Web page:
There were two formative years in my professional career, and they were five years apart.
In 2006 I returned to university study to take a summer course in sustainable development. And in 2011 I took part in the revolution of 25 January.
In 2006 I joined the Namaa’ Initiative summer program. I was working as a journalist for a well-known Egyptian publication, Al-Ahram. I also wanted to start a social enterprise to support professional development for journalists.
The program was sponsored by Cairo University and the German aid agency GIZ. The students in the class were a mixture of teaching assistants, recent medical school graduates, academic staff and students, all interested in developing skills and knowledge for serving their society.
The training was richly formative for the participants, especially because it used interactive teaching methods that most students had not experienced in their previous academic studies. The course, designed to build civil society and encourage a feeling that among students that they could “own” the country’s problems and find possible solutions, used exercises to stimulate thinking and to encourage the expression of opinion.
In one exercise, we were asked to choose between two courses of action. Do you comply with an unjust law imposed by the state? Or do you break the law in an attempt to apply pressure for change?
We were asked to divide into two groups according to our answer. At first, I joined the first group. How can a journalist be outside the law? The members of each group voiced their opinions, and after some discussion I decided to change my position and joined the second group. I felt no anxiety about changing my mind; indeed, I felt it was courageous to change a settled opinion when it is shown to be lacking.
In another exercise, the organizer asked one of the groups to stand together. Then she asked some of the members of this group to take a step forward, and then another step, away from other members of the group, in simulation of what happens in life. Then she asked, “Which of you will remember those who were with you in the group you came from?”
For me, the lesson was clear and simple: Progress in life is an opportunity that should be available to all, but it must not result in the fragmentation of society. Because a healthy society is one in which all groups feel connected, and remain connected, to each other.
Five years later, on the 25th of January 2011 the Egyptian revolution broke out, against the government of President Muhammad Hosni Mubarak. It was my good fortune to be present in Tahrir Square as a journalist, and also as a citizen and an eye-witness to the great developments that transformed the present and the future of my country.
It was remarkable that from the first days of the revolution, I saw the faces of many of the men and women I knew from the classroom of the Namaa’ Initiative, who came to Tahrir Square to take an active part in the most important political event to take place in our country in recent years.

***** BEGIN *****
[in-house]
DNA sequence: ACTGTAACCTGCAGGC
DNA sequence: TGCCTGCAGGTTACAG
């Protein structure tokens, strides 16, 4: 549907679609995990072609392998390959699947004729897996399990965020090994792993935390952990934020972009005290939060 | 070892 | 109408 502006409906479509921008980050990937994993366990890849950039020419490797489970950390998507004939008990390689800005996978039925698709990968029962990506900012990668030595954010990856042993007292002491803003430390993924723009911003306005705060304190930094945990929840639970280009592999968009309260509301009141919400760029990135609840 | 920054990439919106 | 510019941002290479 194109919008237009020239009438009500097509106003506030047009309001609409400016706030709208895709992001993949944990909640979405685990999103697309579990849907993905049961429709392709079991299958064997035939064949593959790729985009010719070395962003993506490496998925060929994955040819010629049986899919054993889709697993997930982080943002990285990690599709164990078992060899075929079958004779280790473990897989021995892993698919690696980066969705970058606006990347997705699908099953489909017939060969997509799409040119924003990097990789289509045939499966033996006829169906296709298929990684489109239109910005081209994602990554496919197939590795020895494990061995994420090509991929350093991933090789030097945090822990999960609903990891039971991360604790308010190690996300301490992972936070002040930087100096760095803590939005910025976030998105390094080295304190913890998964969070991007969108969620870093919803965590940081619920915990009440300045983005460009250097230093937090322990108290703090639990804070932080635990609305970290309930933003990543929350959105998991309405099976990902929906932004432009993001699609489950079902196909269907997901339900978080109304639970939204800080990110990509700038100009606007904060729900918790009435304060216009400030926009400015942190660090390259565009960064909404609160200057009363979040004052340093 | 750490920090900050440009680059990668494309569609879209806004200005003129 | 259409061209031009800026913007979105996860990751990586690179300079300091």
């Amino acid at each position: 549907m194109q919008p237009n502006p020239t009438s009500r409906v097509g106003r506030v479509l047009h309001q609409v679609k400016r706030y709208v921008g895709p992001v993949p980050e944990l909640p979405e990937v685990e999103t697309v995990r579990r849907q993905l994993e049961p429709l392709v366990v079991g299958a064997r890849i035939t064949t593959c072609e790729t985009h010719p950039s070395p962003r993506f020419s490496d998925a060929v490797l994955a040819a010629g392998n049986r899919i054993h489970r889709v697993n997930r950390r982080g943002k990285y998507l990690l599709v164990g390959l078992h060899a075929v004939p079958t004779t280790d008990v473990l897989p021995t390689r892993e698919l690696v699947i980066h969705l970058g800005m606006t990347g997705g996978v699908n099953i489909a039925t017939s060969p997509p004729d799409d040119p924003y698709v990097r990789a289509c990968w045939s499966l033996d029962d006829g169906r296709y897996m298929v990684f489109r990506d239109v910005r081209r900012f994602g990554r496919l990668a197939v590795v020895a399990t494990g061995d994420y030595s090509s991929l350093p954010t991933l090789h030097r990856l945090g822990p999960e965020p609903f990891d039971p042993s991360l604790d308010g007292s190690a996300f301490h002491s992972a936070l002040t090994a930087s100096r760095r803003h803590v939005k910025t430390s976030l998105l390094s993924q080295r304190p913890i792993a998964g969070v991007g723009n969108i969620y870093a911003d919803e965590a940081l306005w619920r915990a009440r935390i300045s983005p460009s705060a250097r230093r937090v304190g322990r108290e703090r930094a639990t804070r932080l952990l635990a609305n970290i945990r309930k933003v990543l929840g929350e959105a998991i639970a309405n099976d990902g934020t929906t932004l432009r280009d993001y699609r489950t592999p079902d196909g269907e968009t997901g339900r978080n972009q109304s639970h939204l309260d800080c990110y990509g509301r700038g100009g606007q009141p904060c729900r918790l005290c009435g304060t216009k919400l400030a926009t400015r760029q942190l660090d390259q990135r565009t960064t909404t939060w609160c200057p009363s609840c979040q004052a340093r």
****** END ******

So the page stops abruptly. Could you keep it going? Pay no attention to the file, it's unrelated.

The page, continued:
Since then, I have asked myself if our participation together was just a coincidence. I don’t think so. Our passion about the progress of our country, which brought us together in the class five years earlier, also brought us together to protest peacefully in Tahrir Square. In that class we learned how to organize ourselves in groups, joined together by faith in an idea, and outside of what is called, in English, our “comfort zone.”
That is what happened in Tahrir Square. Our belief in change for the better led us to halt the routine of daily life in order to strike, to protest and to organize.
I remembered these events in recent weeks as I have reflected on the 2016 Global Education Monitoring Report, published by UNESCO. “Education,” it said, “makes it more likely that discontented citizens will channel their concerns through non-violent civil movements, such as protests, boycotts, strikes, rallies, political demonstrations and social non-cooperation and resistance.”
Of course, the relationship between education and unrest is more complicated than that. The report states that “more education is not automatically a panacea for the threat posed by the combination of mass unemployment and a high proportion of youth to adults. As was noted above, when education levels rise but labor markets are stagnant, the result can be a rapid increase in the number of better-educated young people resentful over their lack of prospects.”
But education based on the stimulation of critical thinking does not only lead to protest: it leads to the creation of solutions and new opportunities for development. Education has always been a weapon in the fight against ignorance, and a tool for progress. Unfortunately, in Arab societies it is still used as a weapon against young people, killing talent in its infancy through memorization and rote learning, rather than nurturing it by discussion and critical thinking.
I believe in what Confucius said 500 years ago: “Education creates trust, trust generates hope, and hope gives birth to peace.” But I also believe that learning how to learn is the most important thing now.
Recently, I was pleased to learn that the Namaa’ program is still going, despite the dark conditions now prevailing in Egypt. I hope that their experience can be brought to a wider public, to include students at all levels, from early years to high school, to give them tools that will help them shape their future.
Sabah Hamamou is an Egyptian journalist based in Istanbul. You can follow her on Twitter @SabahHamamou